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After studying fashion design in Paris, Pia and Max moved to Brussels to fulfil their dream of building their own brand: Lyks. Committed to breaking the industry’s traditional codes, they stand for an ethical vision of what fashion should be in 2020. Non-gendered and handcrafted with upcycled materials, each of Lyks’s creation is unique and designed for souls rather than bodies. They explained their intentions to us as well as the reasons why they moved here in the intimate atmosphere of their studio.

When, where and how was Lyks born?

We first met when we were studying textile design in Paris. We quickly came to realise that school wasn’t meant for us and decided to try our luck in real life early on. For a year, we gathered and discussed many ideas with no particular project in mind. The idea of building a brand followed naturally as our universes collided and completed each other. In 2018, we announced the creation of Lyks with our first non-gendered collection.

In 2019, you decided to relocate your activity in Brussels. Why did you choose to move here?

We had visited Brussels a few times and loved it for many reasons. We were ready to take off, discover new things and it wasn’t going to happen in Paris. As a gay man (Max), Paris was not that safe for me. If you don’t earn millions and can afford a flat in the Marais, you are always at risk of getting into trouble. Brussels is far safer for LGBT+ people. Paris is also a symbol of the most traditional aspects of fashion and contemporary art. It isn’t easy to break codes there anymore. Brussels is a crossroads for people of different nations and cultures, fed with so many visions. The city is a true opportunity for artists to develop a new vision.

What is the vision you defend?

Lyks is the Creole word for both ‘luxury’ and ‘lux’ (the unit for luminance). This name was a way for us to challenge the way we consume clothing and redefine what ‘luxury’ truly means. To us, luxury means giving enough space for artists to experiment, value handcraft, ethical production, and uniqueness over standardisation and consumption. Furthermore, our pieces are all thought of as genderless. Lyks is a brand for everyone. Whether you’re a man or a woman, no matter what your skin colour is: if you like it, just wear it.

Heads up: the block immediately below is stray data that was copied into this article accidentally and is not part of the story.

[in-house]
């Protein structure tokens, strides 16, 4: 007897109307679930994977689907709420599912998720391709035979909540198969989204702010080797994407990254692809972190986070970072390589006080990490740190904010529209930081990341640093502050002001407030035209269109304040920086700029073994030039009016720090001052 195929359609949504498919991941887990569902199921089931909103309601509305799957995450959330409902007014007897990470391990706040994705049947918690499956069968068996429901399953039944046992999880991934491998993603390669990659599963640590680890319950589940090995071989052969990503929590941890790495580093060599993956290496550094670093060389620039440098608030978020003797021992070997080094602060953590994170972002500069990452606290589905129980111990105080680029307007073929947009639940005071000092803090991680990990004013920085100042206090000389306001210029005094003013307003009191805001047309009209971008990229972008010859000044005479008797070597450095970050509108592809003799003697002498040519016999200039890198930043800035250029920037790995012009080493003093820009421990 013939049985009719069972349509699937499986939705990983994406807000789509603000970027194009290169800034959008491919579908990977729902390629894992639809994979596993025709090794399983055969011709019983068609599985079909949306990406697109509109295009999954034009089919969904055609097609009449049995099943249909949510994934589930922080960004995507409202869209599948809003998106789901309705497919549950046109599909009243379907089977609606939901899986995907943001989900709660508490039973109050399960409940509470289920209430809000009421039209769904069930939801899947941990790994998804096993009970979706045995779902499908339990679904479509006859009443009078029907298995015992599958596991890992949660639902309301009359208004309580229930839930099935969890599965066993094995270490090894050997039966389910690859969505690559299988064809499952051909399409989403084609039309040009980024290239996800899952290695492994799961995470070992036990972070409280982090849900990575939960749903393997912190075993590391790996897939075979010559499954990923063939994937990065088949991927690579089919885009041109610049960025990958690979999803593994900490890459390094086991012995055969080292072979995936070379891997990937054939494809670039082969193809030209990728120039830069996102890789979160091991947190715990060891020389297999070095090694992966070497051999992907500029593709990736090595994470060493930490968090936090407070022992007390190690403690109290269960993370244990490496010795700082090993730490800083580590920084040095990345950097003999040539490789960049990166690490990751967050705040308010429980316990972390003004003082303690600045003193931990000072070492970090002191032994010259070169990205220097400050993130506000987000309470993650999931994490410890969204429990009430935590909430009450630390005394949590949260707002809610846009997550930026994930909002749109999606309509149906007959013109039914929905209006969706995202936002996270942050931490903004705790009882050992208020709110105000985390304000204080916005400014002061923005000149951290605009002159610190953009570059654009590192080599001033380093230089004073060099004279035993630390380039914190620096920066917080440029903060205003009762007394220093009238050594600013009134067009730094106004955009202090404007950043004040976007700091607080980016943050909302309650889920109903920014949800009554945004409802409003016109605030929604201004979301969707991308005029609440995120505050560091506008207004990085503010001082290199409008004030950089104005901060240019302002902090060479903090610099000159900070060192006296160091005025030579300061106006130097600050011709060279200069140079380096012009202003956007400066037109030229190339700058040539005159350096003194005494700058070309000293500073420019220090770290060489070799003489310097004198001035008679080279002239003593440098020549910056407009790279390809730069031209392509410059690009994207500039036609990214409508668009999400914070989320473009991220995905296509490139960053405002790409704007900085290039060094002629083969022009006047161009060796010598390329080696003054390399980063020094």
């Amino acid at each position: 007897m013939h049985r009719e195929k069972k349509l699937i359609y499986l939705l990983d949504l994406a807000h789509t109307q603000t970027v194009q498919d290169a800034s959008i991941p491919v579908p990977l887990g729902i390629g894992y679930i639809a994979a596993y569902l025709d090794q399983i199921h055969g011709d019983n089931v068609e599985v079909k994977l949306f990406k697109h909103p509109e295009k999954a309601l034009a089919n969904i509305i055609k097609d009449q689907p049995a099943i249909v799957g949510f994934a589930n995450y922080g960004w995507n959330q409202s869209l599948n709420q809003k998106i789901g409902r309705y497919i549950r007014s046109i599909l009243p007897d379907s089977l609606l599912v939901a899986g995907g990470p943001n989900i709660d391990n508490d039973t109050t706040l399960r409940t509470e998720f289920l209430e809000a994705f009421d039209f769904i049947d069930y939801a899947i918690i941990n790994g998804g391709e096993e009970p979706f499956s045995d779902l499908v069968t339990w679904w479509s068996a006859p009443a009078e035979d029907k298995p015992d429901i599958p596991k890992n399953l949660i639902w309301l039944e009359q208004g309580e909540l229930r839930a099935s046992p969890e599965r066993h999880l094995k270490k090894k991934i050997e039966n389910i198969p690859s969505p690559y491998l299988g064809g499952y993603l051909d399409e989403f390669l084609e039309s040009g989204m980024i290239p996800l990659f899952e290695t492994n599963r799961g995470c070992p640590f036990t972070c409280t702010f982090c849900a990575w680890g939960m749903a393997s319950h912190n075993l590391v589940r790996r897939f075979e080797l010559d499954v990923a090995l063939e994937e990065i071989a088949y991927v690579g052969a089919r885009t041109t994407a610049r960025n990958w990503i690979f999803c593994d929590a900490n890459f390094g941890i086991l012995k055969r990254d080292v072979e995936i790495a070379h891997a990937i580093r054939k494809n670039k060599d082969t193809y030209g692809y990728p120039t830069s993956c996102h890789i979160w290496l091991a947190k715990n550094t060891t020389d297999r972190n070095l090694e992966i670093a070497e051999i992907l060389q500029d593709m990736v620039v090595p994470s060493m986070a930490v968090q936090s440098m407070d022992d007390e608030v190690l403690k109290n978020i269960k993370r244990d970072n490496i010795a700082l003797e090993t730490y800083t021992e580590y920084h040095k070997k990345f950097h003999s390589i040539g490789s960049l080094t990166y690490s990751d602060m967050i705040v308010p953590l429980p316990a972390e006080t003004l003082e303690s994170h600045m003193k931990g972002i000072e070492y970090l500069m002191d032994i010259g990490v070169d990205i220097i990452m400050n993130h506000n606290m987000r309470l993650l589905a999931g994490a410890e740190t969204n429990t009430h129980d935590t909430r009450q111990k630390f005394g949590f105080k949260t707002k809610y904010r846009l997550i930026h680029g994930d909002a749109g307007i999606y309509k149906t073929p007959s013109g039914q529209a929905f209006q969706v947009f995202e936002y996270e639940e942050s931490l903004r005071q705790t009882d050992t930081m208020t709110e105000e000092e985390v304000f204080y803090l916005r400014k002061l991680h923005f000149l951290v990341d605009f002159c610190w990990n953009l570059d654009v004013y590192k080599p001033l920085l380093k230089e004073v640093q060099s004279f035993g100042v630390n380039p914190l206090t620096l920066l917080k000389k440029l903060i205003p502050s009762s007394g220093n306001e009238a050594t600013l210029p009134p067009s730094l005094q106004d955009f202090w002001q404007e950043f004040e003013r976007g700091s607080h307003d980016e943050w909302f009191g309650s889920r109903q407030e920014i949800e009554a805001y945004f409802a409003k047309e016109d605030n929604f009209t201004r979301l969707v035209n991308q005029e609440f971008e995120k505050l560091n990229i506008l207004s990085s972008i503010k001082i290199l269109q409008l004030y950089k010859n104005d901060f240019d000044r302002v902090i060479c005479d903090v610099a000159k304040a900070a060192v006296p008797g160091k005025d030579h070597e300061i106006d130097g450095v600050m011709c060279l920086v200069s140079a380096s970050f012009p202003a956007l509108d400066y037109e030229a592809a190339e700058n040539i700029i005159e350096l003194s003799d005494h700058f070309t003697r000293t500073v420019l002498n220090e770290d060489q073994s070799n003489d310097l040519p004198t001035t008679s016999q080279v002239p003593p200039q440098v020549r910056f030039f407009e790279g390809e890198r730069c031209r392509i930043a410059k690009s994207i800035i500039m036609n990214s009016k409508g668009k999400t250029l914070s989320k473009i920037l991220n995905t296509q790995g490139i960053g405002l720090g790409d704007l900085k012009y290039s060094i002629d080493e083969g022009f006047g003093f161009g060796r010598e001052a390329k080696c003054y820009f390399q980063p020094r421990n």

How do these ideas translate into your workflow and creations?

Each of our creations is unique. We never make the same clothing item twice. Besides, we work only with upcycled material and left-over fabrics from the industry. Depending on our stock and ideas, each year, we develop a collection of unique pieces that we can further develop. Everything is handcrafted by us: from the patterns to the sewing. As for the price tag, we try to strike a balance between making fashion more accessible and still valuing the craft. Anyway, we don’t necessarily spend much time or effort promoting the ethical, genderless and inclusive aspect of our brand. It seems so obvious. In 2020, building an exclusively masculine brand made in Bangladesh would only display the highest levels of ignorance towards the major issues of our times.

How would you define your aesthetics?

Lyks’s universe is the result of our mutual exchanges. Max is born and bred in Reunion, where he grew up surrounded by certain landscapes and many different cultures. Pia, on the other hand, is from the Parisian suburbs where classy fashion clashes with urban culture. We take inspiration from our backgrounds and experiences to create something that really reflects who we are. We try to merge all of these influences into our aesthetics without trying to set standards or a clear-cut definition of what Lyks should be. It is firstly about us expressing ourselves, experimenting with stuff and outlining an alternative vision to the world. Through time, we can say that a Lyks look is often based on a set of basics that you would like to wear every day with different accessories. Detailed pieces with more personality that allow you to change the way you look easily from one day to the next. The idea is to be able to reincarnate yourself at will.

Why is it so crucial to promote genderless clothing?

Genderless clothing is about freedom. It means allowing people to project themselves into clothes without worrying whether it is meant for a man or for a woman. Mostly, it’s about empowering yourself and crushing barriers. At the end of the day, it’s nothing but clothing. Anyone should wear what he wants to wear.